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Summary: A Question Of Class By Dorothy Allison

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Prior to reading these two articles, I had never heard of Dorothy Allison. After reading them, I do not think I will forget her. “A Question of Class” and “Don’t Tell Me You Don’t Know” grabbed my attention, but I could relate to “A Question of Class” more. Thankfully, I did not live in poverty the first eighteen years of my life like Dorothy Allison did. Also, I never experienced any kind of sexual abuse. Therefore, I cannot completely relate to her, but I can personally understand some aspects of what she had to say.
I was born during a war in Croatia in 1993, so my parents did not have much the first six years of my life. Even though I was young, and do not remember how much my parents struggled, the poverty we faced did impact my life. Allison would agree that poverty impacts a person’s life, she wrote two articles about it. I learned to not take things for granted, especially my education. I have always taken school seriously, and worked hard to earn good grades. Dorothy Allison also thought education was important because she wanted to get out of poverty. I can understand that, if your parents struggled, you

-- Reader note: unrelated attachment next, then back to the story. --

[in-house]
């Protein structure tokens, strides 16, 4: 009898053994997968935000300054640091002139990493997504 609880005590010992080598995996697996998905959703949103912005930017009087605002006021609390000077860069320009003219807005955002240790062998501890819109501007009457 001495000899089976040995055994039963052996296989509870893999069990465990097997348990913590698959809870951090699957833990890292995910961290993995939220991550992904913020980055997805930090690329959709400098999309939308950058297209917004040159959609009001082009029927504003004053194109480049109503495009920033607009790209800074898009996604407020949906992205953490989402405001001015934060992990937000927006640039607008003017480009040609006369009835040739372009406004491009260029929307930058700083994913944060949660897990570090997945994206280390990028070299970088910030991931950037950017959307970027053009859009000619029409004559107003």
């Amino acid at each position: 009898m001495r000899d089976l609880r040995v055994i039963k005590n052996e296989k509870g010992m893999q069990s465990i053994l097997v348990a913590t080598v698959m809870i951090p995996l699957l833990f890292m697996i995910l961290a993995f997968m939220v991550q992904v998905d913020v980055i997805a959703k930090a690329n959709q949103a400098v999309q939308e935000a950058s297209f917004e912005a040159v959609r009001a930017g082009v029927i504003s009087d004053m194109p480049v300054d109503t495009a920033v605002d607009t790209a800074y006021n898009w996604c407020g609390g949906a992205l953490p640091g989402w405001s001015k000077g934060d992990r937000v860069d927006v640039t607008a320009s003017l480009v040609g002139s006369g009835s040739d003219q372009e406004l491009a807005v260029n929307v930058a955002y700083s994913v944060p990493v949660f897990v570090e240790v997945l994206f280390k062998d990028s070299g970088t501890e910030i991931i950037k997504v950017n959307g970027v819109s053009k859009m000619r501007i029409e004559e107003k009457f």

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Allison said, “I began to work even harder to put as much distance as I could between my family and me” (“A Question of Class,” p. 5). I think family is everything and they are the people who are supposed to love you no matter what. I understand that she was angry with her mother for not leaving her sexually abusive husband, but that did not mean her mother did not love her. Also, she talked throughout “A Question of Class” about how she lied about her life and what poverty was really like. She was ashamed of her family and she rarely spent time with them once she went to college. I understand that she separated herself because she was angry, but her mother and siblings struggled as well and it was not right to leave them
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